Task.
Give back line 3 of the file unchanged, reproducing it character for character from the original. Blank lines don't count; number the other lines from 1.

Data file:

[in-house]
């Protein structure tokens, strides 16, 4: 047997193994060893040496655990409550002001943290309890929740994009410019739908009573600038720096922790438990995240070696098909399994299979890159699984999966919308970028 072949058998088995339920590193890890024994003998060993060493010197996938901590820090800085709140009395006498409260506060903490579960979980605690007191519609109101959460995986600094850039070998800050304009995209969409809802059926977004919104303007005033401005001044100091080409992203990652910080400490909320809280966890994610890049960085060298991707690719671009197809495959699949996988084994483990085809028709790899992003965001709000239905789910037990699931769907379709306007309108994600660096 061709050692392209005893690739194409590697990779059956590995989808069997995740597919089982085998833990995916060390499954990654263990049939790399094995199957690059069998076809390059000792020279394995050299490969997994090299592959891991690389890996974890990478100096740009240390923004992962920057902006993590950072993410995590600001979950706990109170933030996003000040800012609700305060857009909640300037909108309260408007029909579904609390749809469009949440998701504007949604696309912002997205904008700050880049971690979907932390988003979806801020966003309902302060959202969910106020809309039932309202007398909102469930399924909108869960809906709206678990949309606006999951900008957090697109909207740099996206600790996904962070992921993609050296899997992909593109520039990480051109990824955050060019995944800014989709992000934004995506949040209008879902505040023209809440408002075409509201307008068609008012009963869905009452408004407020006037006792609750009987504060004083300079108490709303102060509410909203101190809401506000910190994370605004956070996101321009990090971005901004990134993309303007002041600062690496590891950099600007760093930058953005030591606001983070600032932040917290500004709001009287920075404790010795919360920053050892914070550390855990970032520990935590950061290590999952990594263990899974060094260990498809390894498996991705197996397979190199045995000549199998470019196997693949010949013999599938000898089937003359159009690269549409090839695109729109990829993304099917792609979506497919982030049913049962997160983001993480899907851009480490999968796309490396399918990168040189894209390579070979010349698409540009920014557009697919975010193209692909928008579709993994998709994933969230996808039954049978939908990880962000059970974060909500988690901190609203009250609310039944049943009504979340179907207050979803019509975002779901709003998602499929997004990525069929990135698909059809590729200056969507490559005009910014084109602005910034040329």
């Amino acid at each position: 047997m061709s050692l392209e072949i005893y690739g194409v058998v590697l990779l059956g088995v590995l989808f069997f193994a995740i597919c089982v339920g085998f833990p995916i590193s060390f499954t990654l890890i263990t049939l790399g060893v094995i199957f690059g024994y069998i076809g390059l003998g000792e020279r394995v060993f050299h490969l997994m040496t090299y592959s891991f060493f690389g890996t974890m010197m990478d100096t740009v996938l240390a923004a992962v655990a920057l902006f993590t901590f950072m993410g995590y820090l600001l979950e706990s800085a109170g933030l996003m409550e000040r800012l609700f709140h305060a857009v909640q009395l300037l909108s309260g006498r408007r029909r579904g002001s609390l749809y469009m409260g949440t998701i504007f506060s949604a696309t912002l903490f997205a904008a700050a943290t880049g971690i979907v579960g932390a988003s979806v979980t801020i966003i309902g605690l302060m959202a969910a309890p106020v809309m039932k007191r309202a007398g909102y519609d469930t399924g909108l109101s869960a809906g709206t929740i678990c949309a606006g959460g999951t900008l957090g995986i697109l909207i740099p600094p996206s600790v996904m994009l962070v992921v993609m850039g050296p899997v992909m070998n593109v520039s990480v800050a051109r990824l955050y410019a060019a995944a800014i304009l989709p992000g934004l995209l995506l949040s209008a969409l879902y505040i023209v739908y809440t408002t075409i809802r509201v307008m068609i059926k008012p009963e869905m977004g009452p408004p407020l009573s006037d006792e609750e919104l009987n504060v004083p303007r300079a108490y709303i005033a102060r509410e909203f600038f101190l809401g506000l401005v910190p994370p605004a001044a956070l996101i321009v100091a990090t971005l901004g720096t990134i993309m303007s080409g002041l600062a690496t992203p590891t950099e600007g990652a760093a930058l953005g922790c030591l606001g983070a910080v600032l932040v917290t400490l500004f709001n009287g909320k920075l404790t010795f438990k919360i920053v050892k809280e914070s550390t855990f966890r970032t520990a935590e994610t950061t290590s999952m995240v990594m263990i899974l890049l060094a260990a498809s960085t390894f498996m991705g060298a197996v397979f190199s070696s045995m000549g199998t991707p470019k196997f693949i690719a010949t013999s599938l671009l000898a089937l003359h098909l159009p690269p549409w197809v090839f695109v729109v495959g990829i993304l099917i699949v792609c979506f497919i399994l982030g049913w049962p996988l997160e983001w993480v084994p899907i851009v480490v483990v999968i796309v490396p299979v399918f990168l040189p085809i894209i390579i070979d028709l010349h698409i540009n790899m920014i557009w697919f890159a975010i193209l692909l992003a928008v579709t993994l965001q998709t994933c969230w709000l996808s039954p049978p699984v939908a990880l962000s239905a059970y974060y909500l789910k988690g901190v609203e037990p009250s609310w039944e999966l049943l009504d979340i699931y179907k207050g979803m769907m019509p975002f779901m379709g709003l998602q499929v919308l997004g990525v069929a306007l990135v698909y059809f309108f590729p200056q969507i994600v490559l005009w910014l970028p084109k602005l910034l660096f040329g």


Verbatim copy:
């Amino acid at each position: 047997m061709s050692l392209e072949i005893y690739g194409v058998v590697l990779l059956g088995v590995l989808f069997f193994a995740i597919c089982v339920g085998f833990p995916i590193s060390f499954t990654l890890i263990t049939l790399g060893v094995i199957f690059g024994y069998i076809g390059l003998g000792e020279r394995v060993f050299h490969l997994m040496t090299y592959s891991f060493f690389g890996t974890m010197m990478d100096t740009v996938l240390a923004a992962v655990a920057l902006f993590t901590f950072m993410g995590y820090l600001l979950e706990s800085a109170g933030l996003m409550e000040r800012l609700f709140h305060a857009v909640q009395l300037l909108s309260g006498r408007r029909r579904g002001s609390l749809y469009m409260g949440t998701i504007f506060s949604a696309t912002l903490f997205a904008a700050a943290t880049g971690i979907v579960g932390a988003s979806v979980t801020i966003i309902g605690l302060m959202a969910a309890p106020v809309m039932k007191r309202a007398g909102y519609d469930t399924g909108l109101s869960a809906g709206t929740i678990c949309a606006g959460g999951t900008l957090g995986i697109l909207i740099p600094p996206s600790v996904m994009l962070v992921v993609m850039g050296p899997v992909m070998n593109v520039s990480v800050a051109r990824l955050y410019a060019a995944a800014i304009l989709p992000g934004l995209l995506l949040s209008a969409l879902y505040i023209v739908y809440t408002t075409i809802r509201v307008m068609i059926k008012p009963e869905m977004g009452p408004p407020l009573s006037d006792e609750e919104l009987n504060v004083p303007r300079a108490y709303i005033a102060r509410e909203f600038f101190l809401g506000l401005v910190p994370p605004a001044a956070l996101i321009v100091a990090t971005l901004g720096t990134i993309m303007s080409g002041l600062a690496t992203p590891t950099e600007g990652a760093a930058l953005g922790c030591l606001g983070a910080v600032l932040v917290t400490l500004f709001n009287g909320k920075l404790t010795f438990k919360i920053v050892k809280e914070s550390t855990f966890r970032t520990a935590e994610t950061t290590s999952m995240v990594m263990i899974l890049l060094a260990a498809s960085t390894f498996m991705g060298a197996v397979f190199s070696s045995m000549g199998t991707p470019k196997f693949i690719a010949t013999s599938l671009l000898a089937l003359h098909l159009p690269p549409w197809v090839f695109v729109v495959g990829i993304l099917i699949v792609c979506f497919i399994l982030g049913w049962p996988l997160e983001w993480v084994p899907i851009v480490v483990v999968i796309v490396p299979v399918f990168l040189p085809i894209i390579i070979d028709l010349h698409i540009n790899m920014i557009w697919f890159a975010i193209l692909l992003a928008v579709t993994l965001q998709t994933c969230w709000l996808s039954p049978p699984v939908a990880l962000s239905a059970y974060y909500l789910k988690g901190v609203e037990p009250s609310w039944e999966l049943l009504d979340i699931y179907k207050g979803m769907m019509p975002f779901m379709g709003l998602q499929v919308l997004g990525v069929a306007l990135v698909y059809f309108f590729p200056q969507i994600v490559l005009w910014l970028p084109k602005l910034l660096f040329g």